Travel Blog

31 Dec

Whistler’s First Snowmobile Superstar

Whether used to access fresh ski lines, or simply for “rooping” in the snow, snowmobiles are a way of life for many Whistlerites. While 4x4s hauling sleds are ubiquitous come winter, few realize just how deep Whistler’s snow machine roots go.

While browsing through old issues of Ski Tracks, a Lower Mainland ski newspaper from the 1960s, we came across a pretty cool bit of trivia.  Their January 1966 issue announced that the newly-formed B.C. Snow Vehicle Association would be holding their inaugural meet and race on January 30th on Alta Lake. The group seems to have been run out of Vancouver.

The report in Ski Trails’ next issue revealed that 23 entries ran in the races, and “Ski-doo” brand machines took all events. Notably, the champion of the large-machine slalom race, running the 20-gate course in 39.9 seconds, was none other than Dick Fairhurst on his Ski-doo “Super Olympique.”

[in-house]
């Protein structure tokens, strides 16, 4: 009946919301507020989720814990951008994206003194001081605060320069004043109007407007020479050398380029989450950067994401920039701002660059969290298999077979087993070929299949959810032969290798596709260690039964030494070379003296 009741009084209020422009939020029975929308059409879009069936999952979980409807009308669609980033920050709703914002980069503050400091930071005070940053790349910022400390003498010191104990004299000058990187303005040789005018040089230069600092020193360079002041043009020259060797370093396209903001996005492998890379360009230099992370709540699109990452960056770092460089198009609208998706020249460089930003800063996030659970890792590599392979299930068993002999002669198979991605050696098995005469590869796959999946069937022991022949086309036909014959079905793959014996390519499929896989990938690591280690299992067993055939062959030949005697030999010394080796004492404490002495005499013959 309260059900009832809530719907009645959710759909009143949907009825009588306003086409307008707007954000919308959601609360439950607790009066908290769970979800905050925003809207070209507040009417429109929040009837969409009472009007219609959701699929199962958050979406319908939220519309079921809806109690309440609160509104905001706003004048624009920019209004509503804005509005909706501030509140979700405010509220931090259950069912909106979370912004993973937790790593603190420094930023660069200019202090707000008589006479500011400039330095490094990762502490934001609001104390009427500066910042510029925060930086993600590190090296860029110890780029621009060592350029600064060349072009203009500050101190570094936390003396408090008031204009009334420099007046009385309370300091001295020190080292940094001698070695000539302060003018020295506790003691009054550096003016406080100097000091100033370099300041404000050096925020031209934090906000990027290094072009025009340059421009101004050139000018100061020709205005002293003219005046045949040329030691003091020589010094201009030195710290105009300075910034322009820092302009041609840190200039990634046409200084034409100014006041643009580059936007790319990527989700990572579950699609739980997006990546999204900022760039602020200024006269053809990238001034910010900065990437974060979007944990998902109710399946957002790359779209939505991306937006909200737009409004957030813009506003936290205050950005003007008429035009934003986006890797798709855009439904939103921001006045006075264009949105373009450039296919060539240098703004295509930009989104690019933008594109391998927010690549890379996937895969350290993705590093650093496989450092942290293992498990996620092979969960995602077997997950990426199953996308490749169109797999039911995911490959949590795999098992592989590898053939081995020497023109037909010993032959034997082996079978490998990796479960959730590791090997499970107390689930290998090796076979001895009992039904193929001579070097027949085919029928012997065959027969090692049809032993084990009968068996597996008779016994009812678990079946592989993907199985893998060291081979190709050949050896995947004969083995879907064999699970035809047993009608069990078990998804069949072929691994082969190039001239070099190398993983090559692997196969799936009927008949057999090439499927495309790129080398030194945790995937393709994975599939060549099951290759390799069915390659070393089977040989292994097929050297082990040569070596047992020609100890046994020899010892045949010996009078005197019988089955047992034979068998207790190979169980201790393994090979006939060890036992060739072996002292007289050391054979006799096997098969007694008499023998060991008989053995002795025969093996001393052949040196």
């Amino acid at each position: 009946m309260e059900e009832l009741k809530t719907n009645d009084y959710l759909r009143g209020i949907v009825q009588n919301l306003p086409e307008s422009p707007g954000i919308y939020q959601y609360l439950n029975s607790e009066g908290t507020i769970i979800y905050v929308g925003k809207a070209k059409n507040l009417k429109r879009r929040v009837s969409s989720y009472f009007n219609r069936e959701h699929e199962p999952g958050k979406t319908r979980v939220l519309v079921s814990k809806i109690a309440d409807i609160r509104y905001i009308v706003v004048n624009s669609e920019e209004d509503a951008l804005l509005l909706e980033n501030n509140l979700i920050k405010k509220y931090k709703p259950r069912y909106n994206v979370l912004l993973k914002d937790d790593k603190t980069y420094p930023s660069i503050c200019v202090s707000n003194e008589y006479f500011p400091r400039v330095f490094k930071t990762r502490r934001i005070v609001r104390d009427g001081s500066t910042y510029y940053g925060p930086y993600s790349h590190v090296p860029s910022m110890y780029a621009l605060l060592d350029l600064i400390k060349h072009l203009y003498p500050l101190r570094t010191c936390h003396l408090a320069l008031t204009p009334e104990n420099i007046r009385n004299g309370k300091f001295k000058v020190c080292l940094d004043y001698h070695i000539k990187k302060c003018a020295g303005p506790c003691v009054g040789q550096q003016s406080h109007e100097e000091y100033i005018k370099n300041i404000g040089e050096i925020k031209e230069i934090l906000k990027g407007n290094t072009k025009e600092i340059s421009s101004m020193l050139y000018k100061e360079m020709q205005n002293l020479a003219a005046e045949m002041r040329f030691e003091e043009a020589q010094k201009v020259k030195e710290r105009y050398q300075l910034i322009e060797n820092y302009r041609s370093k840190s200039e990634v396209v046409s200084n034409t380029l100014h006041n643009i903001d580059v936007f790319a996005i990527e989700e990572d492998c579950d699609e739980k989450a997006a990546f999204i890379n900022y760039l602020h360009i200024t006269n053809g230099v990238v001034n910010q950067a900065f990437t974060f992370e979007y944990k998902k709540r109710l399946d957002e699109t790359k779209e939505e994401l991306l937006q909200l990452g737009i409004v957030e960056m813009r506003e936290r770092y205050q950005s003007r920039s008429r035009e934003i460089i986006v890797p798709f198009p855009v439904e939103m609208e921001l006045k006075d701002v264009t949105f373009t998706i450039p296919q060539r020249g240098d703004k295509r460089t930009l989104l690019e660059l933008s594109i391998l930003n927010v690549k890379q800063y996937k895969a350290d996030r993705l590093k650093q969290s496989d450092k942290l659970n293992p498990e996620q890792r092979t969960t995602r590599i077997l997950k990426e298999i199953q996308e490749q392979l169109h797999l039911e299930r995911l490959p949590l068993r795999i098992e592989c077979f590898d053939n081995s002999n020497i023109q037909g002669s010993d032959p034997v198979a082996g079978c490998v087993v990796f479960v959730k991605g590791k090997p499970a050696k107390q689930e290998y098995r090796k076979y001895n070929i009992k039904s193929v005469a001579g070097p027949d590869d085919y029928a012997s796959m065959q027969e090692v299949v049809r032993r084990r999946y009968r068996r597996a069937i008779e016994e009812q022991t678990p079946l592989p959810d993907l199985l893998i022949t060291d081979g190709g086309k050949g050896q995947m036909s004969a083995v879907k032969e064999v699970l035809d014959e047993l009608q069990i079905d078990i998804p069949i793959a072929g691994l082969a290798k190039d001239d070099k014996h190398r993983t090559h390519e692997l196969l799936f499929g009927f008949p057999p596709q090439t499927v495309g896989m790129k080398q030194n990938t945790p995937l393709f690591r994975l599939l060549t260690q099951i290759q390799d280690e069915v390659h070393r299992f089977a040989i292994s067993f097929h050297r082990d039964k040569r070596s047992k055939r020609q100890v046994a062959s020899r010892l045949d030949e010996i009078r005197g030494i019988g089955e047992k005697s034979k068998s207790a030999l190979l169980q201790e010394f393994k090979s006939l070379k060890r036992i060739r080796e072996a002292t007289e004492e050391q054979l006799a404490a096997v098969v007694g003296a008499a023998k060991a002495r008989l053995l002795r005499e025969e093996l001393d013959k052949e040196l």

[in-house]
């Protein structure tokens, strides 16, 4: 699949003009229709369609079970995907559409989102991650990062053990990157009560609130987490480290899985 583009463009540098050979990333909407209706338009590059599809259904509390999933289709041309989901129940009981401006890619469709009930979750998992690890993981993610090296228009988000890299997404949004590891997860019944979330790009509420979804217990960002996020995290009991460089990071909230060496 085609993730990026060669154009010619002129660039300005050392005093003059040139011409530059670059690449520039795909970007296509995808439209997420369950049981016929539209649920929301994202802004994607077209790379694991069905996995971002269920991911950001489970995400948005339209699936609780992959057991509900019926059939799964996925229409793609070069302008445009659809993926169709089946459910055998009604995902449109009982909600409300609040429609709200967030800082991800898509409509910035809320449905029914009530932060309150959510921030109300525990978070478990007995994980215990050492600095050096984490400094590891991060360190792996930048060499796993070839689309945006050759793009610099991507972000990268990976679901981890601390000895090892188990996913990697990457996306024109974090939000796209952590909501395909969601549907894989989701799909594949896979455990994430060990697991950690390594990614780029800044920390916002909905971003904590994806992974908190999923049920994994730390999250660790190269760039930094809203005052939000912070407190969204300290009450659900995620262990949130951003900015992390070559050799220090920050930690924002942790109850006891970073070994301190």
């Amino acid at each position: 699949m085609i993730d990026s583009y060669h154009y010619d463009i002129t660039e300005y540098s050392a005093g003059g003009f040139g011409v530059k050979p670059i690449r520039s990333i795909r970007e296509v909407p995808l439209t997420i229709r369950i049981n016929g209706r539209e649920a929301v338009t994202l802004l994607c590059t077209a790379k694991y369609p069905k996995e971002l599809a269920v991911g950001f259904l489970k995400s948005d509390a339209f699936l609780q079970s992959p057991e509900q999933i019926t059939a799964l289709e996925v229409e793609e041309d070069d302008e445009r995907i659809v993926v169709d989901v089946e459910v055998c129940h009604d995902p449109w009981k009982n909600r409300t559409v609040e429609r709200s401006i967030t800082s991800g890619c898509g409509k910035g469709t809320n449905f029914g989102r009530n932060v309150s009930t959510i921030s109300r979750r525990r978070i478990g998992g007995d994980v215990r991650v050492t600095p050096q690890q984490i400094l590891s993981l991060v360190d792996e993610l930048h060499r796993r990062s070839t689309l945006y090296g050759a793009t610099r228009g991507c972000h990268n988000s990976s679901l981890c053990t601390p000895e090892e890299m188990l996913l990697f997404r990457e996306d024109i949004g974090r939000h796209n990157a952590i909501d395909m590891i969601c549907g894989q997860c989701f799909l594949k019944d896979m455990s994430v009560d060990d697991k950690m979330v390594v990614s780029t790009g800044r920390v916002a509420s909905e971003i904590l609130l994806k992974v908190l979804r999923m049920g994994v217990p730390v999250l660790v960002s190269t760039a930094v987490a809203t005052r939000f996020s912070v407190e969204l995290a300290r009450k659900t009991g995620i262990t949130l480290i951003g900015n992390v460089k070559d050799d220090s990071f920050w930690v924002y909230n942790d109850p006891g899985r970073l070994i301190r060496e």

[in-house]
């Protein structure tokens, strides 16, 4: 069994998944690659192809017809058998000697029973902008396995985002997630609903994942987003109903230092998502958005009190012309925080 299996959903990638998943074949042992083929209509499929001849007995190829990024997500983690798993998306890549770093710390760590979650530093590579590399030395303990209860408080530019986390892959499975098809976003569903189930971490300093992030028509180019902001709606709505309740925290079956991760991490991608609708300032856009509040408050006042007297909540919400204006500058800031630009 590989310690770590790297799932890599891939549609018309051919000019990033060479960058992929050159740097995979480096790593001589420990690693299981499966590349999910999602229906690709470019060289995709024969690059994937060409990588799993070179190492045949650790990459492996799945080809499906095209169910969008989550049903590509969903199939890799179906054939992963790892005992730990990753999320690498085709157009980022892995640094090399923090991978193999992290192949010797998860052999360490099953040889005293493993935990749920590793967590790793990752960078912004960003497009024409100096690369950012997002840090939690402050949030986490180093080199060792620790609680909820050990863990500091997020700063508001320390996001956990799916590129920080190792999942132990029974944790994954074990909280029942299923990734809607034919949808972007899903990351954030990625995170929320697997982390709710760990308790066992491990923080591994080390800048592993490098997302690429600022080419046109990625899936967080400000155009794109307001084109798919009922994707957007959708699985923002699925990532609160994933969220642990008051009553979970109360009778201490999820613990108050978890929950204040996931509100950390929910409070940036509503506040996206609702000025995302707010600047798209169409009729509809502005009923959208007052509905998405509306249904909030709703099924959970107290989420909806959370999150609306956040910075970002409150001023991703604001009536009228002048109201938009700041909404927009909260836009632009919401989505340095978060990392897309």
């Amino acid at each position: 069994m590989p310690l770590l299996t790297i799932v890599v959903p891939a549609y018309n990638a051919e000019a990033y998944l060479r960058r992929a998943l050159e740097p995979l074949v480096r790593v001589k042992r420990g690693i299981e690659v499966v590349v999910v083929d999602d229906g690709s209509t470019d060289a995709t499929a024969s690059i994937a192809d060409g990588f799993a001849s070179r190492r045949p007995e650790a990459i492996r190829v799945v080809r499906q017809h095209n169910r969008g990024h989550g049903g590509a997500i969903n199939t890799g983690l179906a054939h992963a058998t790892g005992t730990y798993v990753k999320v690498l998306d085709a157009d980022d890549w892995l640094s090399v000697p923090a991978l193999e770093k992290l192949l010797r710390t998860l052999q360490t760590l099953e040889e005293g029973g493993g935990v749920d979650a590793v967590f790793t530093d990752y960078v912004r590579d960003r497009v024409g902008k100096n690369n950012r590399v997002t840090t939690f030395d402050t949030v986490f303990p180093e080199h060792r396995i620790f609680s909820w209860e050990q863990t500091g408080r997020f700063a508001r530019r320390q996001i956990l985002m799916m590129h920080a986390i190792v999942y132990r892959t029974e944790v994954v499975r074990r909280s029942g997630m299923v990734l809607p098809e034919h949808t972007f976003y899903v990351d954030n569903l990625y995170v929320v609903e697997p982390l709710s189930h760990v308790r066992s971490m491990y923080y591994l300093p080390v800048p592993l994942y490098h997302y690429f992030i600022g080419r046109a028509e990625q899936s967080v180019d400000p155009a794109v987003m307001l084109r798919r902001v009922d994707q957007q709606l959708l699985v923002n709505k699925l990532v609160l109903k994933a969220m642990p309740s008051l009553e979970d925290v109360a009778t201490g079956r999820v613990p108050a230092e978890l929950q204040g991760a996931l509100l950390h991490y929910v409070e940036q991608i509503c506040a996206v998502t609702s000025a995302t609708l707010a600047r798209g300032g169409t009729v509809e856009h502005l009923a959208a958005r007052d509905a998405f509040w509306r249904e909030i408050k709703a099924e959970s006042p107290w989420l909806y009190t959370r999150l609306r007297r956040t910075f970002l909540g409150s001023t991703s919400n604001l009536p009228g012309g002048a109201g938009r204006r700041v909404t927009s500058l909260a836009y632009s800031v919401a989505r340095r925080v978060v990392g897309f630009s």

Dick with his little sled-groms on a neighbour’s sled, Ron Dent’s “Dentmobile,” 1965

Dick is better known among Whistler history buffs as the owner of Cypress Lodge, a small lakeside resort he ran from the early 1940s until 1972, when he sold the property to the Canadian Hostels Association. Today, the former lodge is known simply as The Point, a grass-roots arts centre next to Rainbow Park. The snowmobile races were held on what was essentially Dick’s front yard.

From R-L, Dick Fairhurst, Gray Mitchell, Stephan Ples, and Don Gow take a break on Callaghan Lake, March 1970. The entire upper Callaghan Velley, including Callaghan Lake, is now a non-motorized zone to avoid conflicts with backcountry and nordic skiers.

Other winners at the inaugural race: Dee Wickes claimed the small-class slalom on a regular Olympique in 42.0 seconds. A “twisty course” around the lake was set up for the open race, and 30, 15, and 10 lap races were won by Ralph Monhay, Hugh Charbonneau, and Mandy Harrison, respectively.

Unfortunately, we don’t have any background info of this archival photo of snowmobilers taking a break in front of Black Tusk. Judging by the sleds, this is probably from the early 1970s.

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